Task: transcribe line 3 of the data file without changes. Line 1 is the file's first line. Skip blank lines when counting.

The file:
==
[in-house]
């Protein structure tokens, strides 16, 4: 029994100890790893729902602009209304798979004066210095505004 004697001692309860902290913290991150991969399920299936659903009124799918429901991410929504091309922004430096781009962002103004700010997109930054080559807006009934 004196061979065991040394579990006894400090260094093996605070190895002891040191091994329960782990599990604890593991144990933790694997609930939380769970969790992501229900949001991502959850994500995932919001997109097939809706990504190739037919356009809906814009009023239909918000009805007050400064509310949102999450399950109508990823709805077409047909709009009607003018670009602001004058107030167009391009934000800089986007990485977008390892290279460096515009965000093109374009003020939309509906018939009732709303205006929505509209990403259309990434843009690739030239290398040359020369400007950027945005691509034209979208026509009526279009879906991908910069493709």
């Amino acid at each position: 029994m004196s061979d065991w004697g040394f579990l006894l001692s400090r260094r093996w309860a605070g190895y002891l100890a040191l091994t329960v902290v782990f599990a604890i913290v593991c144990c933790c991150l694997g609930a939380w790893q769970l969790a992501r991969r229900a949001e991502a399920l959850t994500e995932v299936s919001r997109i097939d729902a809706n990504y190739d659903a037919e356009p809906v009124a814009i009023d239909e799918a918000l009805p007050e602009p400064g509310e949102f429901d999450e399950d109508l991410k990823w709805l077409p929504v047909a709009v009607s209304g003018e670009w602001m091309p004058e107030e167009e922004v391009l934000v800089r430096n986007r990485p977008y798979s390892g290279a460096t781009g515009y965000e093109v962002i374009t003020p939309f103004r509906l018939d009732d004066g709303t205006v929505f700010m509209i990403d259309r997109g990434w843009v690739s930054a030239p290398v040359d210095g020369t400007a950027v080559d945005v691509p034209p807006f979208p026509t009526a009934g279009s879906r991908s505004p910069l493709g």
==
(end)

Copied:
């Amino acid at each position: 029994m004196s061979d065991w004697g040394f579990l006894l001692s400090r260094r093996w309860a605070g190895y002891l100890a040191l091994t329960v902290v782990f599990a604890i913290v593991c144990c933790c991150l694997g609930a939380w790893q769970l969790a992501r991969r229900a949001e991502a399920l959850t994500e995932v299936s919001r997109i097939d729902a809706n990504y190739d659903a037919e356009p809906v009124a814009i009023d239909e799918a918000l009805p007050e602009p400064g509310e949102f429901d999450e399950d109508l991410k990823w709805l077409p929504v047909a709009v009607s209304g003018e670009w602001m091309p004058e107030e167009e922004v391009l934000v800089r430096n986007r990485p977008y798979s390892g290279a460096t781009g515009y965000e093109v962002i374009t003020p939309f103004r509906l018939d009732d004066g709303t205006v929505f700010m509209i990403d259309r997109g990434w843009v690739s930054a030239p290398v040359d210095g020369t400007a950027v080559d945005v691509p034209p807006f979208p026509t009526a009934g279009s879906r991908s505004p910069l493709g």